Today, people with disabilities face a number of daunting hurdles when it comes to employment.
According to a 2012 Census Bureau report, only 41% of disabled people ages 21 to 64 are employed, compared to 79% of non-disabled people in that age group. Additionally, disabled workers who do have jobs earn about $US9,000 less a year than non-disabled workers.
Sadly, then, it’s not surprising to hear that employers are less interested in hiring people with disabilities than those without.
What is surprising, however, especially to the researchers of a recent study, is just how much hiring managers discriminate against well-qualified job candidates who have a disability.
After sending fake résumés and cover letters in response to more than 6,000 accounting job postings, researchers from Rutgers and Syracuse universities found that fictional applicants who disclosed their disabilities received on average 26% less employer interest than those without disabilities.
“I don’t think we were astounded by the fact that there were fewer expressions of interest” for people with disabilities, Lisa Schur, a Rutgers political scientist who was part of the research team, tells the New York Times. “But I don’t think we were expecting it to be as large.”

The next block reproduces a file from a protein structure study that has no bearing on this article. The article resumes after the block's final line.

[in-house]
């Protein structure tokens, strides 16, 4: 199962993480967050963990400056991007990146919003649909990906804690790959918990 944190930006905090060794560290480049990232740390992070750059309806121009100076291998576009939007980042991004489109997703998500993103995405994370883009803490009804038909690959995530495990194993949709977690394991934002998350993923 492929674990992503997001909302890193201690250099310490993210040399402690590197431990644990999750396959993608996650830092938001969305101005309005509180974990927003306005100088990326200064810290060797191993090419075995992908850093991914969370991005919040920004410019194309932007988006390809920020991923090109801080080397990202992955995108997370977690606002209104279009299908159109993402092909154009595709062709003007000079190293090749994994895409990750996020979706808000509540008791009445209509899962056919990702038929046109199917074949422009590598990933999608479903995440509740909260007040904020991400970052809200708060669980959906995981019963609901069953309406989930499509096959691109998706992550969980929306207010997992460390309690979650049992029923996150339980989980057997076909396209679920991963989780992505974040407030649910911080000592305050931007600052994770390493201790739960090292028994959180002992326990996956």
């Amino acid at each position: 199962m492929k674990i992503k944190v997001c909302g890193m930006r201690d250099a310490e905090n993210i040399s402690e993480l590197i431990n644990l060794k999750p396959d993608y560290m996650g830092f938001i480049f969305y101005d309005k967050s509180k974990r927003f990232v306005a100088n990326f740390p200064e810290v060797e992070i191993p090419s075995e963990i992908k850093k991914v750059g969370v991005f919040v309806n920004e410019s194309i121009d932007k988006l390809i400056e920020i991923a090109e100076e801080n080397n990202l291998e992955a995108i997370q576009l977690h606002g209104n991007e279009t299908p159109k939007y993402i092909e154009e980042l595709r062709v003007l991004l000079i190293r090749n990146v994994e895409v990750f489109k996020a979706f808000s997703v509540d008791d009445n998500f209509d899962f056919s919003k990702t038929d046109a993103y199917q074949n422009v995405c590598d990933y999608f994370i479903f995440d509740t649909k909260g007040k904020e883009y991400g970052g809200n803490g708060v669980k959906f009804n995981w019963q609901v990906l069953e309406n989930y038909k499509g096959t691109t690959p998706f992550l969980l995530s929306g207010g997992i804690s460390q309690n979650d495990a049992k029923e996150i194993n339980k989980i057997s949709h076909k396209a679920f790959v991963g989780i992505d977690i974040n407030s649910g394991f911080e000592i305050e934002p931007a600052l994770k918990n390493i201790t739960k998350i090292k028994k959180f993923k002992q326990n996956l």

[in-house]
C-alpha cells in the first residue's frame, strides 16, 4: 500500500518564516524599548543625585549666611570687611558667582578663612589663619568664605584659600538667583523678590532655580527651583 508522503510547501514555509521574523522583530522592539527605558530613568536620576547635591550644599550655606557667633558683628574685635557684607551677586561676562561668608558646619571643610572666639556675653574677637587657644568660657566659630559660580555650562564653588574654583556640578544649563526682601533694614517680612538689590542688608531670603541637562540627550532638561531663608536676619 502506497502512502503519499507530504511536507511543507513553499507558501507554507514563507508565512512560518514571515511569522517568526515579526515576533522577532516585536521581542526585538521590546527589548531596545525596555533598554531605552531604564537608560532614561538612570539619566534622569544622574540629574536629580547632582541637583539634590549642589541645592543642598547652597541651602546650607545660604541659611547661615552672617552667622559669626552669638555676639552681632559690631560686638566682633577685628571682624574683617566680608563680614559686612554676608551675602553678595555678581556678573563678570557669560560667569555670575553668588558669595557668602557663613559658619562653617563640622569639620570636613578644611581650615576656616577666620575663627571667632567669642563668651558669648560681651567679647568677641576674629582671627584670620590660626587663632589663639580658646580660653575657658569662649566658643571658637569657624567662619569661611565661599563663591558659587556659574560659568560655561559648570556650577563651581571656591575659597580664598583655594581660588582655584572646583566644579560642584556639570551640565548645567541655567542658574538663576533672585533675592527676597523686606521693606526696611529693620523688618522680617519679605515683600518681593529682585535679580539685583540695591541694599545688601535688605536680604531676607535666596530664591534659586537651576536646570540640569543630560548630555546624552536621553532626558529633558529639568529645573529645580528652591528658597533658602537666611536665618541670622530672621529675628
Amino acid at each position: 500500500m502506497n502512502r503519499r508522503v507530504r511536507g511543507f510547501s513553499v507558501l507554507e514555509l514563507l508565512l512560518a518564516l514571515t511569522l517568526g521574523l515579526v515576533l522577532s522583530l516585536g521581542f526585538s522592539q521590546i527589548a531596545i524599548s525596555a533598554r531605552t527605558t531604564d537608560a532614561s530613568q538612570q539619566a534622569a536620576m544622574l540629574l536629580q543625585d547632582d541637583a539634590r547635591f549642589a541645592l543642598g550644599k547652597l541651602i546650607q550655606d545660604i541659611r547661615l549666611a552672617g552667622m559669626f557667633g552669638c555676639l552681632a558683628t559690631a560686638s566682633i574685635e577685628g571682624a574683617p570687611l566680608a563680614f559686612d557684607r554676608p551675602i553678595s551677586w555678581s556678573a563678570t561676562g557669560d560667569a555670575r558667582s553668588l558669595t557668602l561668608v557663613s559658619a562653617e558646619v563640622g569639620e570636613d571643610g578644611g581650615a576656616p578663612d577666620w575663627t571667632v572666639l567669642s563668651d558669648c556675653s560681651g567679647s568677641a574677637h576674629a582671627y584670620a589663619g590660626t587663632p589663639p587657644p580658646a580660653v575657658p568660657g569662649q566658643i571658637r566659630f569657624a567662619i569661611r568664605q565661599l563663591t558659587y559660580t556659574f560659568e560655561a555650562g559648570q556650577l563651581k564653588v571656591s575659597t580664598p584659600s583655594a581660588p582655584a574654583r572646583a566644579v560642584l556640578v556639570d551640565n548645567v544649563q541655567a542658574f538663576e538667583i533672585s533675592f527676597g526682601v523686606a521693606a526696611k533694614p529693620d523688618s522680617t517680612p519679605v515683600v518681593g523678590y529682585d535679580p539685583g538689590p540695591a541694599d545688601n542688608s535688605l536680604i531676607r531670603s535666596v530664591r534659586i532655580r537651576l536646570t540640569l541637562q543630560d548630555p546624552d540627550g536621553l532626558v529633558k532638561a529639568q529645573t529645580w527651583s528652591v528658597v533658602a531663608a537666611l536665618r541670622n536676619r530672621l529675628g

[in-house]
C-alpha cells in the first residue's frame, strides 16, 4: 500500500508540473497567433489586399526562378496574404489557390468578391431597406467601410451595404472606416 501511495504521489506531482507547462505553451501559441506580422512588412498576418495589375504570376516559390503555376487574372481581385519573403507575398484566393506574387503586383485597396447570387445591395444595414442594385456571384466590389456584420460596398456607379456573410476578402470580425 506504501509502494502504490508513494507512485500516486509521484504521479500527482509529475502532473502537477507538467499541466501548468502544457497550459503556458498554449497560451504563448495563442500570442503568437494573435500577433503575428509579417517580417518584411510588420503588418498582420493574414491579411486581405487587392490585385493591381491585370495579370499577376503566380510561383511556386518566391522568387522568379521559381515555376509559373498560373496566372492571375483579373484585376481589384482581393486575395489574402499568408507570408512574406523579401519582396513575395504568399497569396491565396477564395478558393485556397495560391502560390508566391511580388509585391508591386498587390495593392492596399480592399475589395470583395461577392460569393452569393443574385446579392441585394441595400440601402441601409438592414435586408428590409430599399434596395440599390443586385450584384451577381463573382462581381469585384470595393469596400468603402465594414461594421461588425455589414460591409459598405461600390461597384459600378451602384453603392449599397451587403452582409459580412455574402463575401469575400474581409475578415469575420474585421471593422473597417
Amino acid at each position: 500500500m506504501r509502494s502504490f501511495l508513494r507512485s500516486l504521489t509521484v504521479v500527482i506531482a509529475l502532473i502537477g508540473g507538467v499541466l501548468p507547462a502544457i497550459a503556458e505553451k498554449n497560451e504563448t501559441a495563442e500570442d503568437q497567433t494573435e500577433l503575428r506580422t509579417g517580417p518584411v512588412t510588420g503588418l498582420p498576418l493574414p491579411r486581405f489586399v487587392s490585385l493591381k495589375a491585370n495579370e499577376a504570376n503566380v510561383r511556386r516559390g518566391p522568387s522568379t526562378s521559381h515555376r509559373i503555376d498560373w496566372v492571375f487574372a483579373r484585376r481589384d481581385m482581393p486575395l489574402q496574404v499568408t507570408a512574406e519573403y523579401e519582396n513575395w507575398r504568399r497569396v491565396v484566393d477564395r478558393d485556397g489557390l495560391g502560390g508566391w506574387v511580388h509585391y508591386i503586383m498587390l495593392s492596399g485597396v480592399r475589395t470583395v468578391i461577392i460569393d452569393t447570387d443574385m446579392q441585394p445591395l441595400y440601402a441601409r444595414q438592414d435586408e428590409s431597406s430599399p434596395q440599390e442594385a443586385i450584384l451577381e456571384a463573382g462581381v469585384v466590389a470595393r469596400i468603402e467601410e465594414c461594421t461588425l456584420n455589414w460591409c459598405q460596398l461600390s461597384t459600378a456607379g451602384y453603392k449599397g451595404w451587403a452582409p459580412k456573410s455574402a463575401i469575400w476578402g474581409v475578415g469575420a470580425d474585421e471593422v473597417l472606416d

The researchers began by creating two résumés, one for a highly qualified job candidate with six years of accounting experience and one for a recent college graduate. They then sent each résumé with one of three cover letters: One that didn’t disclose a disability, one that disclosed a spinal cord injury, and one that disclosed the presence of Asperger’s Syndrome.
The largest gap came from well-qualified candidates with and without a disability.
Researchers found that experienced applicants with disabilities had the lowest chance of employer interest at 34% compared to those without disabilities, and the kind of disability disclosed made little difference.
“This goes against the idea that increased training, qualifications, and successful labour market experience will help to erase the disadvantages faced by people with disabilities,” the study authors note.
On a more positive note, though, researchers found the disability gap to be concentrated among small private firms that are not covered by the American Disabilities Act.
The researchers note that at the very least this could indicate that ADA standards have not hurt job seekers, and it’s possible that policies and initiatives to reduce employer reluctance to hire people with disabilities can have a positive impact.
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